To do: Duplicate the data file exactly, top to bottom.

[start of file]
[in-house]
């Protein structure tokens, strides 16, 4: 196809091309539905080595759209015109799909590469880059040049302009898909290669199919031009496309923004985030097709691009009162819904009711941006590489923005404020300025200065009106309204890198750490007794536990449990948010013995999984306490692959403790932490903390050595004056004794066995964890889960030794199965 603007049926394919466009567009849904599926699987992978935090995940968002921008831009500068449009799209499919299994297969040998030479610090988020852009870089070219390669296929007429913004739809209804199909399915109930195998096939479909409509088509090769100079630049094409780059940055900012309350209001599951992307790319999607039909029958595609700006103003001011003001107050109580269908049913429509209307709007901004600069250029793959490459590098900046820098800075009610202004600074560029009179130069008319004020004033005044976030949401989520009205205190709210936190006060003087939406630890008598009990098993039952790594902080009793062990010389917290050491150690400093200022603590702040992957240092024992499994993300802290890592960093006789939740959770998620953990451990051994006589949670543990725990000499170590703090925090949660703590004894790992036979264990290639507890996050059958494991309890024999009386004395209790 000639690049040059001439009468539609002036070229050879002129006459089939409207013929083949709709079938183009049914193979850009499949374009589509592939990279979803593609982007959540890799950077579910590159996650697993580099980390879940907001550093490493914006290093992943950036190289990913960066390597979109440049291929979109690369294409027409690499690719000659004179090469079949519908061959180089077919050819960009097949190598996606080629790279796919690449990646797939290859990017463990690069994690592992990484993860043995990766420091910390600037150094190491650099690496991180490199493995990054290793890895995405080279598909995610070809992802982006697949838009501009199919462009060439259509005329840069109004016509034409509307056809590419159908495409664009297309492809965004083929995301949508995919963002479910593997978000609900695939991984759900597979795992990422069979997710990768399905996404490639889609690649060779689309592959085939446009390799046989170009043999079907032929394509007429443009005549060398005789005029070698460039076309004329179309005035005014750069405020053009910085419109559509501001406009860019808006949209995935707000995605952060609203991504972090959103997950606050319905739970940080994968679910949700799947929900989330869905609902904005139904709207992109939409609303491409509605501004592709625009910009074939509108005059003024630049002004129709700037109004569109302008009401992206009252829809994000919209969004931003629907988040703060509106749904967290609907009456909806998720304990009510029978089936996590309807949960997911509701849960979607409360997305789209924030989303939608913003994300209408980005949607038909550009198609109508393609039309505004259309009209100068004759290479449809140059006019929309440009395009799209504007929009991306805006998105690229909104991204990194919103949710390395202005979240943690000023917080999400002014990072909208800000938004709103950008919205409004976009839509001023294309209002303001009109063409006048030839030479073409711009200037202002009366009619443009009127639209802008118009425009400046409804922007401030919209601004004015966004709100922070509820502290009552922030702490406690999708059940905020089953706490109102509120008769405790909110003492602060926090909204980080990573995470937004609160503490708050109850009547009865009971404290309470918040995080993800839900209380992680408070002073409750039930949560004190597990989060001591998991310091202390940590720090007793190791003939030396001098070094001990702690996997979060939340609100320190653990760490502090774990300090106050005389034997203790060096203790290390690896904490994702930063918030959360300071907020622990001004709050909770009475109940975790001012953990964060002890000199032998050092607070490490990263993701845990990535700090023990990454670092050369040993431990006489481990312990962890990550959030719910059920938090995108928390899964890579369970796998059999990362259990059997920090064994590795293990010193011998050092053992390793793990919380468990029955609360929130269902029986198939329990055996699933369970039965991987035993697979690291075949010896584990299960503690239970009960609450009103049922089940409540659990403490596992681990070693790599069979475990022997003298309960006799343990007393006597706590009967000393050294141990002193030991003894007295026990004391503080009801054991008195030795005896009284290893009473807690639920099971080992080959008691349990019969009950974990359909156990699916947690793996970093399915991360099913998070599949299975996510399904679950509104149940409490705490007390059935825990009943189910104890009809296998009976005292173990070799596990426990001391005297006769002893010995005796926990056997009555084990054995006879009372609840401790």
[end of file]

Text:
[in-house]
């Protein structure tokens, strides 16, 4: 196809091309539905080595759209015109799909590469880059040049302009898909290669199919031009496309923004985030097709691009009162819904009711941006590489923005404020300025200065009106309204890198750490007794536990449990948010013995999984306490692959403790932490903390050595004056004794066995964890889960030794199965 603007049926394919466009567009849904599926699987992978935090995940968002921008831009500068449009799209499919299994297969040998030479610090988020852009870089070219390669296929007429913004739809209804199909399915109930195998096939479909409509088509090769100079630049094409780059940055900012309350209001599951992307790319999607039909029958595609700006103003001011003001107050109580269908049913429509209307709007901004600069250029793959490459590098900046820098800075009610202004600074560029009179130069008319004020004033005044976030949401989520009205205190709210936190006060003087939406630890008598009990098993039952790594902080009793062990010389917290050491150690400093200022603590702040992957240092024992499994993300802290890592960093006789939740959770998620953990451990051994006589949670543990725990000499170590703090925090949660703590004894790992036979264990290639507890996050059958494991309890024999009386004395209790 000639690049040059001439009468539609002036070229050879002129006459089939409207013929083949709709079938183009049914193979850009499949374009589509592939990279979803593609982007959540890799950077579910590159996650697993580099980390879940907001550093490493914006290093992943950036190289990913960066390597979109440049291929979109690369294409027409690499690719000659004179090469079949519908061959180089077919050819960009097949190598996606080629790279796919690449990646797939290859990017463990690069994690592992990484993860043995990766420091910390600037150094190491650099690496991180490199493995990054290793890895995405080279598909995610070809992802982006697949838009501009199919462009060439259509005329840069109004016509034409509307056809590419159908495409664009297309492809965004083929995301949508995919963002479910593997978000609900695939991984759900597979795992990422069979997710990768399905996404490639889609690649060779689309592959085939446009390799046989170009043999079907032929394509007429443009005549060398005789005029070698460039076309004329179309005035005014750069405020053009910085419109559509501001406009860019808006949209995935707000995605952060609203991504972090959103997950606050319905739970940080994968679910949700799947929900989330869905609902904005139904709207992109939409609303491409509605501004592709625009910009074939509108005059003024630049002004129709700037109004569109302008009401992206009252829809994000919209969004931003629907988040703060509106749904967290609907009456909806998720304990009510029978089936996590309807949960997911509701849960979607409360997305789209924030989303939608913003994300209408980005949607038909550009198609109508393609039309505004259309009209100068004759290479449809140059006019929309440009395009799209504007929009991306805006998105690229909104991204990194919103949710390395202005979240943690000023917080999400002014990072909208800000938004709103950008919205409004976009839509001023294309209002303001009109063409006048030839030479073409711009200037202002009366009619443009009127639209802008118009425009400046409804922007401030919209601004004015966004709100922070509820502290009552922030702490406690999708059940905020089953706490109102509120008769405790909110003492602060926090909204980080990573995470937004609160503490708050109850009547009865009971404290309470918040995080993800839900209380992680408070002073409750039930949560004190597990989060001591998991310091202390940590720090007793190791003939030396001098070094001990702690996997979060939340609100320190653990760490502090774990300090106050005389034997203790060096203790290390690896904490994702930063918030959360300071907020622990001004709050909770009475109940975790001012953990964060002890000199032998050092607070490490990263993701845990990535700090023990990454670092050369040993431990006489481990312990962890990550959030719910059920938090995108928390899964890579369970796998059999990362259990059997920090064994590795293990010193011998050092053992390793793990919380468990029955609360929130269902029986198939329990055996699933369970039965991987035993697979690291075949010896584990299960503690239970009960609450009103049922089940409540659990403490596992681990070693790599069979475990022997003298309960006799343990007393006597706590009967000393050294141990002193030991003894007295026990004391503080009801054991008195030795005896009284290893009473807690639920099971080992080959008691349990019969009950974990359909156990699916947690793996970093399915991360099913998070599949299975996510399904679950509104149940409490705490007390059935825990009943189910104890009809296998009976005292173990070799596990426990001391005297006769002893010995005796926990056997009555084990054995006879009372609840401790």